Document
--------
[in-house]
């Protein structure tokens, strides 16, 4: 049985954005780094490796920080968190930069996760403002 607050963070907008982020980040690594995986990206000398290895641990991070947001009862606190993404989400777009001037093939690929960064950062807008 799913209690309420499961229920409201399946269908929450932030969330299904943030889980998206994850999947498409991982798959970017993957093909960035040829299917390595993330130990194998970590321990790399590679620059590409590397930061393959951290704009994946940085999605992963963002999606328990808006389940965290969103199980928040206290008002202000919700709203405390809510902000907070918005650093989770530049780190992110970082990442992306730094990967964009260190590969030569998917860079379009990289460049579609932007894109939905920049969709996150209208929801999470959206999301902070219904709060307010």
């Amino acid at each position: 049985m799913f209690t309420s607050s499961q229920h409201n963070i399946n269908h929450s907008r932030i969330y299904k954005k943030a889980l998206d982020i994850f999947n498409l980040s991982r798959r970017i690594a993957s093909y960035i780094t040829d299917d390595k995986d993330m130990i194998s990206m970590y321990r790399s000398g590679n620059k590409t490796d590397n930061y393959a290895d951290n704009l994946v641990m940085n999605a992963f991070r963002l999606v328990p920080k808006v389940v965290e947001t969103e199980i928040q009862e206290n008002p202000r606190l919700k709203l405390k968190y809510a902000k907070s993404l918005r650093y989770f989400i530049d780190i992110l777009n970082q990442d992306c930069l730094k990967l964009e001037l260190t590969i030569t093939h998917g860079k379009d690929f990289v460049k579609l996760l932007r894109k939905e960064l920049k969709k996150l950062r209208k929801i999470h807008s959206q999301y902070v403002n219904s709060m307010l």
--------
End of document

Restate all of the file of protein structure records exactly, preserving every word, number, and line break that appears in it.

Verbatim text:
[in-house]
């Protein structure tokens, strides 16, 4: 049985954005780094490796920080968190930069996760403002 607050963070907008982020980040690594995986990206000398290895641990991070947001009862606190993404989400777009001037093939690929960064950062807008 799913209690309420499961229920409201399946269908929450932030969330299904943030889980998206994850999947498409991982798959970017993957093909960035040829299917390595993330130990194998970590321990790399590679620059590409590397930061393959951290704009994946940085999605992963963002999606328990808006389940965290969103199980928040206290008002202000919700709203405390809510902000907070918005650093989770530049780190992110970082990442992306730094990967964009260190590969030569998917860079379009990289460049579609932007894109939905920049969709996150209208929801999470959206999301902070219904709060307010």
């Amino acid at each position: 049985m799913f209690t309420s607050s499961q229920h409201n963070i399946n269908h929450s907008r932030i969330y299904k954005k943030a889980l998206d982020i994850f999947n498409l980040s991982r798959r970017i690594a993957s093909y960035i780094t040829d299917d390595k995986d993330m130990i194998s990206m970590y321990r790399s000398g590679n620059k590409t490796d590397n930061y393959a290895d951290n704009l994946v641990m940085n999605a992963f991070r963002l999606v328990p920080k808006v389940v965290e947001t969103e199980i928040q009862e206290n008002p202000r606190l919700k709203l405390k968190y809510a902000k907070s993404l918005r650093y989770f989400i530049d780190i992110l777009n970082q990442d992306c930069l730094k990967l964009e001037l260190t590969i030569t093939h998917g860079k379009d690929f990289v460049k579609l996760l932007r894109k939905e960064l920049k969709k996150l950062r209208k929801i999470h807008s959206q999301y902070v403002n219904s709060m307010l």